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Biography of James Boyd

James Boyd, a pioneer of Riverside, came to the colony in 1872, all his worldly goods consisting of a farm team of four horses, four cows, a lot of chickens and a few household effects, and eight dollars in cash; but he had a reserve capital of health, energy, intelligence, and a determination to succeed. He secured a squatter’s claim to seventy-three acres of Iand about two miles north of Riverside, and later an adjoining tract of eighty acres, upon which he camped with his family, his only shelter being a shanty 10 x 10, devoid of protection from the scorching sun and sand storms. Their modest cook stove was in the open air, and all the cooking was done in the morning to avoid the heat of the midday sun. Their mid day repast was served cold, but the necessary heating of tea, coffee and even edibles, was accomplished by setting the receptacles containing them upon the fireless stove in the open air; it was rare, indeed, that the fierce rays of the sun had not generated heat, that the storage qualities of that old stove rendered sufficient to bring water nearly to the boiling point. Mr. Boyd planted the seed of the eucalyptus, surrounding his home with those trees. Their growth seems marvelous; careful measurement taken in 1889 showed one of these trees, seventeen years old from...

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Biography of Frank Petchner

Frank Petchner is one of Riverside’s pioneer settlers. He arrived in Riverside in December 1870 and has ever since been identified with her interests and enterprises. Mr. Petchner had spent many years in frontier life in the Territories, and had been engaged in mercantile and mining enterprises, and had made and lost fortunes; but when he located at Riverside he was without means, and dependent for the support of his family upon such labor as could be obtained. He was a blacksmith and opened a blacksmith shop on the corner of Sixth and Main streets; he also bought a block of land bounded by Sixth and Seventh and Almond and Chestnut streets; and later purchased other lots on Market Street. The first brick residence in the city was built by Mr. Petchner in 1875, on his block of land. The first year or two he worked at any labor that offered, as there was not a demand sufficient to occupy his time at his trade. He also improved his land by the planting of citrus and deciduous fruit trees. In 1874 he entered into partnership with Samuel Alder, and established a carriage-making and blacksmith shop on Main Street. This enterprise was a success, and, under the able management of these gentlemen, became one of the leading industries of the colony. Mr. Petchner was engaged in that business until 1884,...

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Biography of Dr. William H. Ball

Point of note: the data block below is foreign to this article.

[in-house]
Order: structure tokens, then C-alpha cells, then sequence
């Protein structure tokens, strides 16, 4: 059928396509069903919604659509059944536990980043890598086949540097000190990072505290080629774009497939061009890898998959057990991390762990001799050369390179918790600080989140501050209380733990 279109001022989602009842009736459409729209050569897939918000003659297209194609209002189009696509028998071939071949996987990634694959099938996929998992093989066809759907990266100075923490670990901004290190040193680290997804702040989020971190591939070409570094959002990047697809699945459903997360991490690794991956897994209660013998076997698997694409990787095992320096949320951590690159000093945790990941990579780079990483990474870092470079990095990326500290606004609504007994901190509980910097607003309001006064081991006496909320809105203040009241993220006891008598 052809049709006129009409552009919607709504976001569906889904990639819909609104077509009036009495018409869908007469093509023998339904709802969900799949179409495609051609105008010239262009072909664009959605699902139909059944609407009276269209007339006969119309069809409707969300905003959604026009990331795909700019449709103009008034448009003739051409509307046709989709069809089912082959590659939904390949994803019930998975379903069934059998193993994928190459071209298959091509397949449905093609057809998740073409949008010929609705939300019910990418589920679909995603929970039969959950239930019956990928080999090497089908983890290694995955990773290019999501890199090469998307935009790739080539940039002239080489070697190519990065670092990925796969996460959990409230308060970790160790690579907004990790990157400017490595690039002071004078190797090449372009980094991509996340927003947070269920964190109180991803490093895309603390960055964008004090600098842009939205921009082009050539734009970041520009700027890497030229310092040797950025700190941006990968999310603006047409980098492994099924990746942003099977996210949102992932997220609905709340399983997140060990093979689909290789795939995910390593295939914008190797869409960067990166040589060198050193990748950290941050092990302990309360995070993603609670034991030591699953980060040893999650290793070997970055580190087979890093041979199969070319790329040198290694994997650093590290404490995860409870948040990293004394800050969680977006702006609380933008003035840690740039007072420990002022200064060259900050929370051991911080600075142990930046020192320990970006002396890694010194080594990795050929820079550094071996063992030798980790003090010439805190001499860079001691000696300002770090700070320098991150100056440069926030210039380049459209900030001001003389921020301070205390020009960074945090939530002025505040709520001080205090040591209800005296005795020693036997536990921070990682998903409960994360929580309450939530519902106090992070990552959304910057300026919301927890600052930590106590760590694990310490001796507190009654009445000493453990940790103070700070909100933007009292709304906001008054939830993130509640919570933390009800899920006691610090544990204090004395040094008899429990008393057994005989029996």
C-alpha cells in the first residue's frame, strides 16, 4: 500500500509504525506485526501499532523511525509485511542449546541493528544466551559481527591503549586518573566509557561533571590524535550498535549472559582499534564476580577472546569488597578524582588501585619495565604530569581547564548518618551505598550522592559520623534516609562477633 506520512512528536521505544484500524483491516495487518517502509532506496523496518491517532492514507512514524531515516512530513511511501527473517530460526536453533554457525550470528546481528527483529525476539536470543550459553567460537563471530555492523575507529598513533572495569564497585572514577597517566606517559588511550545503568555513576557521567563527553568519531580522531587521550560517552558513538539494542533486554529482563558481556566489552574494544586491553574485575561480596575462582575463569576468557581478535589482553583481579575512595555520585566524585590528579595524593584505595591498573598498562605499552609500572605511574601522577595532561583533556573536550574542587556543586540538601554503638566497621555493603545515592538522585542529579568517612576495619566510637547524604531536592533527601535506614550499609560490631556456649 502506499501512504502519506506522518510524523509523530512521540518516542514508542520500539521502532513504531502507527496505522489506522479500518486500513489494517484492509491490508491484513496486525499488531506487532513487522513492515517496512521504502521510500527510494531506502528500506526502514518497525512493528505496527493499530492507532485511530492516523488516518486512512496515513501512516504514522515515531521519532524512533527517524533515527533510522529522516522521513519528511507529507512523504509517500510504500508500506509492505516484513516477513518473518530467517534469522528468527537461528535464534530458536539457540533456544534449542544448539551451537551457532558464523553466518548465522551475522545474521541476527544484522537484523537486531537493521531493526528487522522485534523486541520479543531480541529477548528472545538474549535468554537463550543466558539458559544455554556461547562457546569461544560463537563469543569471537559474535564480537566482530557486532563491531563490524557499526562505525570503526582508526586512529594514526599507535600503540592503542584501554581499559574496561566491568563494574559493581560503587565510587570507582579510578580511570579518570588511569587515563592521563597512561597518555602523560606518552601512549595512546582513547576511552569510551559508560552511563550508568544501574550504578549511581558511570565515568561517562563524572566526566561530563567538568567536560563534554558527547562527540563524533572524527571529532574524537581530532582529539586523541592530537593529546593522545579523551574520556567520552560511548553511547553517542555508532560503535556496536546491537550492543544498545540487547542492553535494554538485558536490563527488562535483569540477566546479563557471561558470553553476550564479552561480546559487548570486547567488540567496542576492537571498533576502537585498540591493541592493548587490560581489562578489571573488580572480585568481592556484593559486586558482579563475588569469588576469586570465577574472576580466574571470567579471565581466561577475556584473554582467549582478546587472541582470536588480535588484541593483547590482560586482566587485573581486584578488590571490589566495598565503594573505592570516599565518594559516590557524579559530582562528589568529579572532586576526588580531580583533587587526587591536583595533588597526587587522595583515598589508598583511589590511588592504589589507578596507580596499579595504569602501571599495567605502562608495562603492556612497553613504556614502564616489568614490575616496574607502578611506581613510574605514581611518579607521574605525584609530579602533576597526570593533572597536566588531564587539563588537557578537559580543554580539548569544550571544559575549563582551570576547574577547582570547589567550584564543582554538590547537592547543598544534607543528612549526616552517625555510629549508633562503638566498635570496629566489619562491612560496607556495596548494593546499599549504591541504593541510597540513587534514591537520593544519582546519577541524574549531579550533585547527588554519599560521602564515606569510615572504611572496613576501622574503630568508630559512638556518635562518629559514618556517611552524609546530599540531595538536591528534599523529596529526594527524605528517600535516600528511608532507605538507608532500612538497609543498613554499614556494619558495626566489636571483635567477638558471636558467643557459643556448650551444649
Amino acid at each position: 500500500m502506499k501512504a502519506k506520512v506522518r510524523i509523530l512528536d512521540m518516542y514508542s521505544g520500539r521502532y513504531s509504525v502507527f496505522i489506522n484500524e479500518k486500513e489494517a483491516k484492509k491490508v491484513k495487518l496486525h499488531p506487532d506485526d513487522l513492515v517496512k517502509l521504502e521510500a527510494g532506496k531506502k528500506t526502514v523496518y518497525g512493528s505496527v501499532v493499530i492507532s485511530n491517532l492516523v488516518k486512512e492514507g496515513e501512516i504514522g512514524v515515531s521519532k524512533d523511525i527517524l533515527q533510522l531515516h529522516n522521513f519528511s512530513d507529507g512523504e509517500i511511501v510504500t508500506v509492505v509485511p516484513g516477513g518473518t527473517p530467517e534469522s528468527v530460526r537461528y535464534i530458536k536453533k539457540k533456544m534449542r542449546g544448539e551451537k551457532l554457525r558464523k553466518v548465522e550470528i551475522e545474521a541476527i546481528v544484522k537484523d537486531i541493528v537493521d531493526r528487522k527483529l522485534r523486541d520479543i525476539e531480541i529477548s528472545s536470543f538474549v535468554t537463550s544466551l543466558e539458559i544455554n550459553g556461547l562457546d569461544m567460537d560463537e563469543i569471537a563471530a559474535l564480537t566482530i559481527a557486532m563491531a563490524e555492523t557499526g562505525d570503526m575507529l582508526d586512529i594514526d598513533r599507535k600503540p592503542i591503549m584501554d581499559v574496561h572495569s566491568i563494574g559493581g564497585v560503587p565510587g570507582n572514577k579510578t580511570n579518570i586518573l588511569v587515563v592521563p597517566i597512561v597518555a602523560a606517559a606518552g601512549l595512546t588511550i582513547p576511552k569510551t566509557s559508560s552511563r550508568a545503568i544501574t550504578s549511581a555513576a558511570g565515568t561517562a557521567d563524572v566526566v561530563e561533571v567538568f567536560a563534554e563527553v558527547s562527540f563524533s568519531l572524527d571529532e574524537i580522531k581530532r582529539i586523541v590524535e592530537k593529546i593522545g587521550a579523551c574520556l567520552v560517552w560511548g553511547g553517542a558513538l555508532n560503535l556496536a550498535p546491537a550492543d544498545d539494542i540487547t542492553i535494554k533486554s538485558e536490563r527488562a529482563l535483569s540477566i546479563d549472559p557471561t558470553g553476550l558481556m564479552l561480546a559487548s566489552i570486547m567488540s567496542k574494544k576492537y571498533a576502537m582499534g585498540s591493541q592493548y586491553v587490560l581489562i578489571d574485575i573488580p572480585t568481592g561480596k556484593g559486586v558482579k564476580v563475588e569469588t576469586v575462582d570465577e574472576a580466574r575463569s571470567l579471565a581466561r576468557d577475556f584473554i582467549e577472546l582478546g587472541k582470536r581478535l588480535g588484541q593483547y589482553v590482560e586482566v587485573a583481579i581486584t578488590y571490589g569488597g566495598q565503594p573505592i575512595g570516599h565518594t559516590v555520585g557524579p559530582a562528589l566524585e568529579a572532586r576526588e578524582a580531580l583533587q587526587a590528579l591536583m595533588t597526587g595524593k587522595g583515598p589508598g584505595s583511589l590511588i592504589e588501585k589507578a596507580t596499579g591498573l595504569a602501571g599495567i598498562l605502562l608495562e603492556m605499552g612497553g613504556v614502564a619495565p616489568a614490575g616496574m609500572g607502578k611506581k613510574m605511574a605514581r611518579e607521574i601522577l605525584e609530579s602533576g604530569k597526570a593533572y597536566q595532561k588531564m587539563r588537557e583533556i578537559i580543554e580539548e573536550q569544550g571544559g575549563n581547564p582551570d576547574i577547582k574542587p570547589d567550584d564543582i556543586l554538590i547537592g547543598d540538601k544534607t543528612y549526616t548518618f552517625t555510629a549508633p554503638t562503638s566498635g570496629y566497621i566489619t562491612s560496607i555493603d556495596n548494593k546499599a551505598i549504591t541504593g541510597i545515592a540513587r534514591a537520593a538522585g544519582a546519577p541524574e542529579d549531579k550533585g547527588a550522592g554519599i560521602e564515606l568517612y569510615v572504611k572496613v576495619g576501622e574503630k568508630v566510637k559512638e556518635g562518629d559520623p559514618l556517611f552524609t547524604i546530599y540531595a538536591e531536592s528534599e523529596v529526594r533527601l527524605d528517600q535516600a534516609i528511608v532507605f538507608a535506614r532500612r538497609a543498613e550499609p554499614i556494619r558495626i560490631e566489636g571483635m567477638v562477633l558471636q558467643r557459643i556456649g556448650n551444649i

Among the noticeable fine orange groves of Riverside is that owned by the above named gentleman. His grove, of twenty acres in extent, is situated on the southeast corner of Cypress and Bandini avenues, about one and one-half miles south of the business centre of Riverside. Dr. Ball purchased the land in 1875, and the next spring commenced its improvement, first planting 800 seedling orange trees and the balance to deciduous fruits: the last named he has since replaced with citrus fruits. At this writing his orange grove comprises 1,150 seedlings and 800 budded trees of the Mediterranean Sweets, Washington Navel, Malta Blood, and Duroi varieties, besides his citrus fruits and grapes for family use: his fine groves show the care and attention of a thorough horticulturist, and his success is attested by the fact that his thirteen year-old trees, seedlings, in 1888 yield $300 per acre net. The other trees are of various ages and not in full bearing, but their proportionate yield is even larger than that above given. The Doctor took this land when in its comparatively wild state, and has just cause to be proud of the results of his year’s labor. Dr. Ball also owns twenty acres of land about three miles south of his home place, located in section 32, south of Jurupa Avenue. This land was purchased in 1890, and will in...

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Biography of John Down

John Down came to Riverside in 1874, his only capital being his trade as bricklayer, combined with an energetic disposition and a willingness to labor. He purchased block 2, range 7, on Main Street, between Second and Third streets, planting the same in oranges. The same year he commenced work for Mr. E. M. Sheldon, who had started the pioneer brickyards on the west side of Buena Vista avenue, north of town, and two years later he entered into partnership under the firm name of Sheldon & Down. The brick-yards were gradually increased to meet the growing demands, and conducted by that firm until 1886, when Mr. Sheldon retired and Mr. Alguire came into the firm under the firm name of Down & Alguire, since which time they have conducted a brick-making and building business. In 1882 Mr. Down, in addition to his business in Riverside, established and conducted a brickyard at San Jacinto for four years. He is now the owner of nearly 100 acres of land, located about one mile north of Riverside. The brick-yards are upon his land and are admirably located both for sup-plying the home demand and for shipping by railroad, as his lands have a frontage on the California Central Railroad (Santa Fe system) of nearly one-fourth of a mile, enabling him to put on side-tracks to the brick kilns. He is a...